BRATTLEBORO — Pavel Zuštiak just might be the only major choreographer working in America who got his start performing as the Czechoslovakian equivalent of a Mouseketeer.
“I was a television star in my home country when I was 9, in an hour-long show that was aired once a month,” says Zuštiak. “The show was quite popular in the Eastern European bloc and was rather similar to the Mickey Mouse Club here in America.”
He says his culture helped him stay grounded despite early fame and let him focus on the path that led him to postmodern dance.
“Unlike in the United States, where every child on a popular show becomes a superstar, people in Czechoslovakia can be rather low-keyed about television celebrity, so I had a fairly normal childhood,” he says.
At 7 p.m. on Saturday, Sept. 21, audiences at New England Youth Theatre can see the latest work by Zuštiak and Palissimo, the dance company he founded, in “Endangered Pieces,” presented by Vermont Performance Lab (VPL) in association with Guilford Sound.
After, the artists will be on hand to chat with the audience. Parents take note: this performance may contain nudity.
Dreamy and calamitous
In Zuštiak's “Endangered Pieces,” events unfold in a series of dream-like scenes set against looming calamity. As VPL describes the performance on its website, “A man in an empty space: in a field, onstage, in combat. Is this his ultimate battle and can it be won? Throughout, the visceral trumps the literal, leaving visual impressions, both alluring and unsettling, that linger and gestate in the subconscious.”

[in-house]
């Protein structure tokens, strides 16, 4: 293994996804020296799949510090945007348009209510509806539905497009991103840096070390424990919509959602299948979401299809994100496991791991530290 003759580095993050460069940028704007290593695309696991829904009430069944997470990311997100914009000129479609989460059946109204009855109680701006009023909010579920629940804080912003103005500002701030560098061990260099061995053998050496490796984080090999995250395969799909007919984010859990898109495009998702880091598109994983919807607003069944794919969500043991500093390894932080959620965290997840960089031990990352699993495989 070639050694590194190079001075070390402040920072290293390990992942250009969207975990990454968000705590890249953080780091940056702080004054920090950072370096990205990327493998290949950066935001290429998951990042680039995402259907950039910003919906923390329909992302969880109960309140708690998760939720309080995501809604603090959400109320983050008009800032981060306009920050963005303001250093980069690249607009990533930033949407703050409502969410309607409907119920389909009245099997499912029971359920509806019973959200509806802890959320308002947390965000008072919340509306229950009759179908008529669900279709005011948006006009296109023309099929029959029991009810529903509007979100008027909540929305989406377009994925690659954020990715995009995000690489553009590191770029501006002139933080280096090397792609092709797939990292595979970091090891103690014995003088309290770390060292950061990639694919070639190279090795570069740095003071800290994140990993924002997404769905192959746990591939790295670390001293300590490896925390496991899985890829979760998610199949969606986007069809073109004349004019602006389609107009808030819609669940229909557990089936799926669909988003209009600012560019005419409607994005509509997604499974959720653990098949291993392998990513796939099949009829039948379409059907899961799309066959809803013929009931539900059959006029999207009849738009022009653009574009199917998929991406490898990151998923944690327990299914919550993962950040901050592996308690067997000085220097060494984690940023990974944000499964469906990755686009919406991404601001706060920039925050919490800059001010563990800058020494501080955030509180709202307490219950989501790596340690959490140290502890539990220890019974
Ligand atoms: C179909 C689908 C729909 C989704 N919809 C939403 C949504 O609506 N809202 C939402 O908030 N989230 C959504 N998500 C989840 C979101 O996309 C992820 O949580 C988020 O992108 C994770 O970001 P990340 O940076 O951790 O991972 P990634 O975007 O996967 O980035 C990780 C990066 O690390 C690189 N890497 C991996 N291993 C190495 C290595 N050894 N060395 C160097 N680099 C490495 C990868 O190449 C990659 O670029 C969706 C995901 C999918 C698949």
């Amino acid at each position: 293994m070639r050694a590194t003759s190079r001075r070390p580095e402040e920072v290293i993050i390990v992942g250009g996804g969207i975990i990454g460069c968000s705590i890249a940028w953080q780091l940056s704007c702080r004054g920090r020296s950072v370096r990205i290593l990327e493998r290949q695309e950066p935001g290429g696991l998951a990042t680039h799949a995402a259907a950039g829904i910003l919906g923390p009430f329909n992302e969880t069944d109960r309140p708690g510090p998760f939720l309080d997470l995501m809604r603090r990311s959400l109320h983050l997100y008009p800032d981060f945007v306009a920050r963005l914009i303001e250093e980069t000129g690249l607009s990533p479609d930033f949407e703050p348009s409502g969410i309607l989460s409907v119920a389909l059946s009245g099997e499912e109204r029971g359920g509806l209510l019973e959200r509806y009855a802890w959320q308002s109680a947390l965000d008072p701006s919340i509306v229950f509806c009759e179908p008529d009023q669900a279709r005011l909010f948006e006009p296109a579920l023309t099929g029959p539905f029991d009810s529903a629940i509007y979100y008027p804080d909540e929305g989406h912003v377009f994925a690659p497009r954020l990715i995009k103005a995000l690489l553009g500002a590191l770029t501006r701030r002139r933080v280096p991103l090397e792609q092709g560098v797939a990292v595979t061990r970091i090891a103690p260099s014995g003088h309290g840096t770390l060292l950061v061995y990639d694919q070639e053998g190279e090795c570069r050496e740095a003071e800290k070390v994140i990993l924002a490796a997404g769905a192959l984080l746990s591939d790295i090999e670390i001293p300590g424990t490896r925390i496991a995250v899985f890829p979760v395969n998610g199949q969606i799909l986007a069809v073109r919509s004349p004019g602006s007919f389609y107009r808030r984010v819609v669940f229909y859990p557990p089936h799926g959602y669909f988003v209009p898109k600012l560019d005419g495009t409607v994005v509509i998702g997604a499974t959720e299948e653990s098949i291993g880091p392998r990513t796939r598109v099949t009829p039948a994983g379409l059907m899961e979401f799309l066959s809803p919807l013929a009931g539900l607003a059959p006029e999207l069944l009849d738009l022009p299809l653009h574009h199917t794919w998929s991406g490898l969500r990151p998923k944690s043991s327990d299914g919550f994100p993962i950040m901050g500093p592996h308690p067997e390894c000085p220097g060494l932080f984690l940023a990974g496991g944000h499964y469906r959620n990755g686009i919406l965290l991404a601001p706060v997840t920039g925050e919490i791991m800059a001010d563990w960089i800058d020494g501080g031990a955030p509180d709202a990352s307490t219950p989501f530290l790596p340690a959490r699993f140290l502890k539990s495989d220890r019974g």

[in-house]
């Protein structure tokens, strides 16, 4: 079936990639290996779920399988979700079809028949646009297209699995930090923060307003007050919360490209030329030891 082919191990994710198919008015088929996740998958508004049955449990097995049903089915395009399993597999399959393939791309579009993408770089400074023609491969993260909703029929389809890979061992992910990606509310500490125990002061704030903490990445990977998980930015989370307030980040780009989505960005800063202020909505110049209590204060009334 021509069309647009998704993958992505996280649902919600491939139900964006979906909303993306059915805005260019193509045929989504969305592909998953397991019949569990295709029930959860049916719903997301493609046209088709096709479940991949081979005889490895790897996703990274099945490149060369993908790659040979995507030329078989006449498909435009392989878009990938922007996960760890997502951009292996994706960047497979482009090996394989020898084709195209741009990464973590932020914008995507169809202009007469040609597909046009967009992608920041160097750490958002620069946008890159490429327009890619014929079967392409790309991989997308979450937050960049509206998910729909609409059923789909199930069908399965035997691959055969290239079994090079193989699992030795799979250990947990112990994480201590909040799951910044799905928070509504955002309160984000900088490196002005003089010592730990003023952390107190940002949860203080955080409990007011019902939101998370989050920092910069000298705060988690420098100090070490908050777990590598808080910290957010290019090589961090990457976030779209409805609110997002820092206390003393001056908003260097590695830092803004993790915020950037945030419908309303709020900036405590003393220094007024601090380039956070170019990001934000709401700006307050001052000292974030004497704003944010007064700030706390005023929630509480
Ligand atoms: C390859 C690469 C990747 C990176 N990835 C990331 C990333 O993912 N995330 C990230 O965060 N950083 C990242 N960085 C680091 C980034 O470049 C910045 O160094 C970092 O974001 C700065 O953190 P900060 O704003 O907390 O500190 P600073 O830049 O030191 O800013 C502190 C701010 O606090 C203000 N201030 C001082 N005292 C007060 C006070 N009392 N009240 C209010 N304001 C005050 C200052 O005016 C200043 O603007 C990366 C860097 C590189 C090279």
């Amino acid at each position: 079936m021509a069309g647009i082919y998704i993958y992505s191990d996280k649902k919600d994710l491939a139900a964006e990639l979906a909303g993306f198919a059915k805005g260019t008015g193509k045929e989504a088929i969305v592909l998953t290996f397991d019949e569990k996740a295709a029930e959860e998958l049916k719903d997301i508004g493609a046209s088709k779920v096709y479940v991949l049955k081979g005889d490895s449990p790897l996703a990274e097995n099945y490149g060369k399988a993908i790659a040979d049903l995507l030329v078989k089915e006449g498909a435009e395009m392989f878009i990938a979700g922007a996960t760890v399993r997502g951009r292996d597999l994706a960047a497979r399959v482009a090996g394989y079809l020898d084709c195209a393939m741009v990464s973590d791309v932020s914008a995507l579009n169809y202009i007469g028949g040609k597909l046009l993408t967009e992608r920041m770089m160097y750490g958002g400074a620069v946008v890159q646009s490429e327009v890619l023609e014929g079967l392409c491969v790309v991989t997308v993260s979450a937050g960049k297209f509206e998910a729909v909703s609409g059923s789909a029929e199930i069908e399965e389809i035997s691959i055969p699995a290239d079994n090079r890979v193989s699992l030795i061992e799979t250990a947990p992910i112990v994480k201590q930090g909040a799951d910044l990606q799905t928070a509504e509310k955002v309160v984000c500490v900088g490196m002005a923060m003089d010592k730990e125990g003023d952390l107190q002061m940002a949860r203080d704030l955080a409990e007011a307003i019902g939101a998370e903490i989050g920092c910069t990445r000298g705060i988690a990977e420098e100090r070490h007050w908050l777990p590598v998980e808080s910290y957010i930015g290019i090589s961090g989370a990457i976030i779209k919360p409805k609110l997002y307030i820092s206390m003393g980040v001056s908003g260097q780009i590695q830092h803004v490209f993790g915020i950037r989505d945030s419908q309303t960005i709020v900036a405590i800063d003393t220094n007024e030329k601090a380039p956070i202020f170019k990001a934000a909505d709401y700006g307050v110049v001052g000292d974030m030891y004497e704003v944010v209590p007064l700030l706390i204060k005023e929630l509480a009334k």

A 2011 Guggenheim Fellow in choreography, Zuštiak is the current artist-in-residence at VPL in Guilford. He says he is excited about his stay in Vermont. He'd been here only once before, and that was for a day.
“I am happy to put my stuff down at VPL and have the time to add finishing touches to 'Endangered Pieces.' In Vermont, at NEYT, we are going to be doing the entire piece, and even though we are calling it a work in progress, it will be as close to the finished performance as we possible can make it,” he says.
The piece will have its official world première Oct. 2 at the Abrons Arts Center in New York City.
Zuštiak, based in New York City, was born and raised in the former Czechoslovakia and left in his early-20s to attend school in Canada. There he would earn his MBA.
“This was right after the collapse of of Communism, which was a great time to go into the business world in Czechoslovakia,” he explains.
But Zuštiak retained his love of the arts, and after earning his MBA he continued his education and studied dance.
“After school I expected to work as a choreographer somewhere in Europe, perhaps Amsterdam,” he says. “Yet, rather offhandedly, I had applied for a green card from the U.S. [visa] diversity lottery. I had completely forgotten about it, when I discovered I won.”
Zuštiak then moved to New York City, aiming to join an established dance company. In 2003, he formed his own: Palissimo.
There, Zuštiak has created bold and innovative performance works that integrate sound, set design, dance and video. As artistic director he assembles artists of various disciplines to create cutting-edge work through research, risk-taking, and experimentation.